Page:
Texas prosecutors have filed additional charges in the ongoing Larry Nassar scandal, alleging that the disgraced sports doctor and a former gymnastics trainer molested young athletes at the famed Karolyi Ranch outside of Houston.
Nassar, who is expected to spend the rest of his life in prison after pleading guilty to numerous charges in Michigan, now faces six counts of sexual assault of a child in Walker County, Texas.
A grand jury there also indicted former trainer Debbie Van Horn on one count of sexual assault.
The husband-and-wife coaches who operated the national training center were not included in the indictment. The facility has since been closed.
“Bela and Martha Karolyi were interviewed at length,” Asst. Dist. Atty. Stephanie Stroud said at a news conference Friday. “There is no corroborated evidence of any criminal conduct by Bela or Martha Karolyi.”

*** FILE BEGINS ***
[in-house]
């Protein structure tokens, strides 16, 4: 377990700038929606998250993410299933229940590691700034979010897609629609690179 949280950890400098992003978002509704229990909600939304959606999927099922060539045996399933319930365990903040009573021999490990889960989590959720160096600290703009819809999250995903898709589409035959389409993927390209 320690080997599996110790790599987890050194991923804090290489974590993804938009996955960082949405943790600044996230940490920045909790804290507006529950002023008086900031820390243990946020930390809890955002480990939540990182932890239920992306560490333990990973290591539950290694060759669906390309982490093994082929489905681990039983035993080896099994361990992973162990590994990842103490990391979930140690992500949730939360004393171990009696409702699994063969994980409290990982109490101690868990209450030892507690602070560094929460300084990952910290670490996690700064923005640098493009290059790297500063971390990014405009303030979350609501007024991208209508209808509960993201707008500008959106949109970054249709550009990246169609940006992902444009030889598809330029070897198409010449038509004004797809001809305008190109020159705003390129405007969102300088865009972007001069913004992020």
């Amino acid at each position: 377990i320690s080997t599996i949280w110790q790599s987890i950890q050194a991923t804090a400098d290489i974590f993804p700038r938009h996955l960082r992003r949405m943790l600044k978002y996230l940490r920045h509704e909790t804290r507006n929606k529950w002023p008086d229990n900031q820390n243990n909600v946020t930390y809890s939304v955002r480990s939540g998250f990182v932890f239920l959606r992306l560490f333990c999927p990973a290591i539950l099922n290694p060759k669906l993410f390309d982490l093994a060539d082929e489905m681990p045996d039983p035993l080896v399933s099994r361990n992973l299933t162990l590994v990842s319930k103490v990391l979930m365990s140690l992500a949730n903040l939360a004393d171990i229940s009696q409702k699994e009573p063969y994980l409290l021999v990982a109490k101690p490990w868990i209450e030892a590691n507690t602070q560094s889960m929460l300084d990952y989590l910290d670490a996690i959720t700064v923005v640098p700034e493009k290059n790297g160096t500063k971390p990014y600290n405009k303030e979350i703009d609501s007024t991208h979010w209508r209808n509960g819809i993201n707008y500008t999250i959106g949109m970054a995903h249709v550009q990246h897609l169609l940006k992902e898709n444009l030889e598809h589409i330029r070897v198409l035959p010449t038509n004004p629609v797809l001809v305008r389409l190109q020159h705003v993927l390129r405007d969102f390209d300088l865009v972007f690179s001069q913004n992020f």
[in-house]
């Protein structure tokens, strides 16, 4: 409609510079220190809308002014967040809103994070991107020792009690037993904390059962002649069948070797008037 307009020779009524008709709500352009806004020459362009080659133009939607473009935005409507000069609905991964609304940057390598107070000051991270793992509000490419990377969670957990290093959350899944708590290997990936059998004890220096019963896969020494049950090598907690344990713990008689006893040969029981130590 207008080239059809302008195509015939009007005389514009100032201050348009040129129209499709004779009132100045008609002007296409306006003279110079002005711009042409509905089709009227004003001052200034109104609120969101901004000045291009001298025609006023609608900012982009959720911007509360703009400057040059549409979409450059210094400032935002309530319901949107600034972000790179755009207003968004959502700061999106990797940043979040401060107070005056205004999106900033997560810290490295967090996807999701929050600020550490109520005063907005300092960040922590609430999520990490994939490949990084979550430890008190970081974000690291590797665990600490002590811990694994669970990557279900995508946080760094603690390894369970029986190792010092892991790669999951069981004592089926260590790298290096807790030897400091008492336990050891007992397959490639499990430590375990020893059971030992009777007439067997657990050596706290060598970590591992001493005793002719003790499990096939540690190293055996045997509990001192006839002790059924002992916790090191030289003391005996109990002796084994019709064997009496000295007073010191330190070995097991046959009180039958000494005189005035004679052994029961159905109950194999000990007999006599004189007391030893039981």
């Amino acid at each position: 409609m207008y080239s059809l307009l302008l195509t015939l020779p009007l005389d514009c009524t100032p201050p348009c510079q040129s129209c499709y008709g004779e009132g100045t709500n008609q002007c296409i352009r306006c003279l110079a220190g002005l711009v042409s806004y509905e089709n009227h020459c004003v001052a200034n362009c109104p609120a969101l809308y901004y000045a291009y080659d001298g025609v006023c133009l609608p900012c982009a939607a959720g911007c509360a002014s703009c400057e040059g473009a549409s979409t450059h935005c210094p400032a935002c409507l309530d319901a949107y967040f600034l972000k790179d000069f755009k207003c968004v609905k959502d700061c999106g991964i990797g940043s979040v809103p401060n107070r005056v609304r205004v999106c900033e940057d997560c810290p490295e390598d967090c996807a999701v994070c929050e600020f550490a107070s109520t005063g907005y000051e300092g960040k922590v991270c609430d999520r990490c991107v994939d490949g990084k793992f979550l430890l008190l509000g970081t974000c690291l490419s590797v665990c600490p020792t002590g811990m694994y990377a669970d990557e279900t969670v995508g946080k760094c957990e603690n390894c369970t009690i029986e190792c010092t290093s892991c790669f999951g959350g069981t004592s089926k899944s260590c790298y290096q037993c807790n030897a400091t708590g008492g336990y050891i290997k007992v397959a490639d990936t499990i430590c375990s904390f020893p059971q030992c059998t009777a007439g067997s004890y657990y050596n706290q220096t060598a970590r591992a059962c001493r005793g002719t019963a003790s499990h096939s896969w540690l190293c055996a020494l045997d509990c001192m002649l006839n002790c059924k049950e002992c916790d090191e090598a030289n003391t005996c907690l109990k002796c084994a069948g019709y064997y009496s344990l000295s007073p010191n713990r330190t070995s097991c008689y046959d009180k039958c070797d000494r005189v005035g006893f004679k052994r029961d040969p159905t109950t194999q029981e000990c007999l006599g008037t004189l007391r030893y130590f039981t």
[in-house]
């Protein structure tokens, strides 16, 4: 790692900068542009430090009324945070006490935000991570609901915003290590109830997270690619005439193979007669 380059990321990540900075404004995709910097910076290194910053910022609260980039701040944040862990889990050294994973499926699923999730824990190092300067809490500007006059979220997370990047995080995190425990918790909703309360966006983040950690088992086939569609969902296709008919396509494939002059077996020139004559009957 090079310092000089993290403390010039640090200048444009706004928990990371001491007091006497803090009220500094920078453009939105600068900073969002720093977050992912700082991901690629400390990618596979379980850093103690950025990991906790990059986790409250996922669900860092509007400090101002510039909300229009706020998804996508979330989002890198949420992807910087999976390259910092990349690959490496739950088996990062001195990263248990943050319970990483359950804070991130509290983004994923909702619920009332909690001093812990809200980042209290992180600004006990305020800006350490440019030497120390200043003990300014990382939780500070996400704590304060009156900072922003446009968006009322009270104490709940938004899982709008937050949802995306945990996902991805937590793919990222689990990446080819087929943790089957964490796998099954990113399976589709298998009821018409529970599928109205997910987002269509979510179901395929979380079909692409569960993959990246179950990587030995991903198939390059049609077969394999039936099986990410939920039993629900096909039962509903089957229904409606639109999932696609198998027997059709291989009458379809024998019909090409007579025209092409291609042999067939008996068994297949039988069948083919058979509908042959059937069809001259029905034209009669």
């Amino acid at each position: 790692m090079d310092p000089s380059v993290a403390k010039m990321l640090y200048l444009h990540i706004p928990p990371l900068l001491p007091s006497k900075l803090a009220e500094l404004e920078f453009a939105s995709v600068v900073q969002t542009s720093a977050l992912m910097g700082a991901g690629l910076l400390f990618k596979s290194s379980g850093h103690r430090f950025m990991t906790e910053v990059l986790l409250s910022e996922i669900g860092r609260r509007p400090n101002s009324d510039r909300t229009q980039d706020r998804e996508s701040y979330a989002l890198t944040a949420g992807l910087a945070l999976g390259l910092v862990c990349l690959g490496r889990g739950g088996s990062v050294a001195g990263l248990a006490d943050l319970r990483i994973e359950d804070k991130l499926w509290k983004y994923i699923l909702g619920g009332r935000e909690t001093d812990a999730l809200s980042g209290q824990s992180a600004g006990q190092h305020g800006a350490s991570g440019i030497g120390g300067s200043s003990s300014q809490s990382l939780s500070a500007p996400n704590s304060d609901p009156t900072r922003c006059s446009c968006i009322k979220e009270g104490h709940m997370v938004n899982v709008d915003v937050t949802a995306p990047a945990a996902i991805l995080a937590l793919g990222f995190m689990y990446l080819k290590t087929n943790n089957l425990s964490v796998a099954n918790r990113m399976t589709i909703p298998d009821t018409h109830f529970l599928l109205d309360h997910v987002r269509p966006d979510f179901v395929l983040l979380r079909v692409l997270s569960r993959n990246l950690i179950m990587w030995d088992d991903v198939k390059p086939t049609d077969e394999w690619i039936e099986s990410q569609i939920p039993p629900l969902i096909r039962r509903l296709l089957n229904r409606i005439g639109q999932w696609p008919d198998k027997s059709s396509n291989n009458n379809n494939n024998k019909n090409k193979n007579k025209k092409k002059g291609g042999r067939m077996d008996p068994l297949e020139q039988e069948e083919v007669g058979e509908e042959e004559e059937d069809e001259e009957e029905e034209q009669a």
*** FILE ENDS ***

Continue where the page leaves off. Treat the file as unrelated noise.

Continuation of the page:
Hundreds of young athletes have come forward with accusations that Nassar — who worked in various capacities for USA Gymnastics, Michigan State and the U.S. Olympic team — molested them under the guise of providing medical treatment.
Nassar pleaded guilty to sexual assault and possession of child pornography in Michigan.
The scandal has prompted a wave of lawsuits, with Michigan State recently announcing that it will pay $500 million to settle current and future claims. USA Gymnastics and the U.S. Olympic Committee are still facing litigation.
Texas authorities said the case was brought to their attention by Michigan officials in late 2013. Two initial allegations at the Karolyi Ranch were included in the Michigan proceedings.
“As the investigation continued, more women were identified as possible victims in Walker County and, ultimately, a total of eight victims made reports,” Stroud said, explaining the six additional counts in her state.
Texas Gov. Greg Abbott had asked the Texas Rangers to investigate whether others besides Nasser were involved in wrongdoing. While neither the Karolyis nor any USA Gymnastics executives were charged, Stroud had strong words for people who oversaw training at the ranch.
“It is our belief that there was a total failure by USAG to protect the athletes that were part of their program and to take appropriate action once they were made aware of Dr. Nassar’s actions,” she said.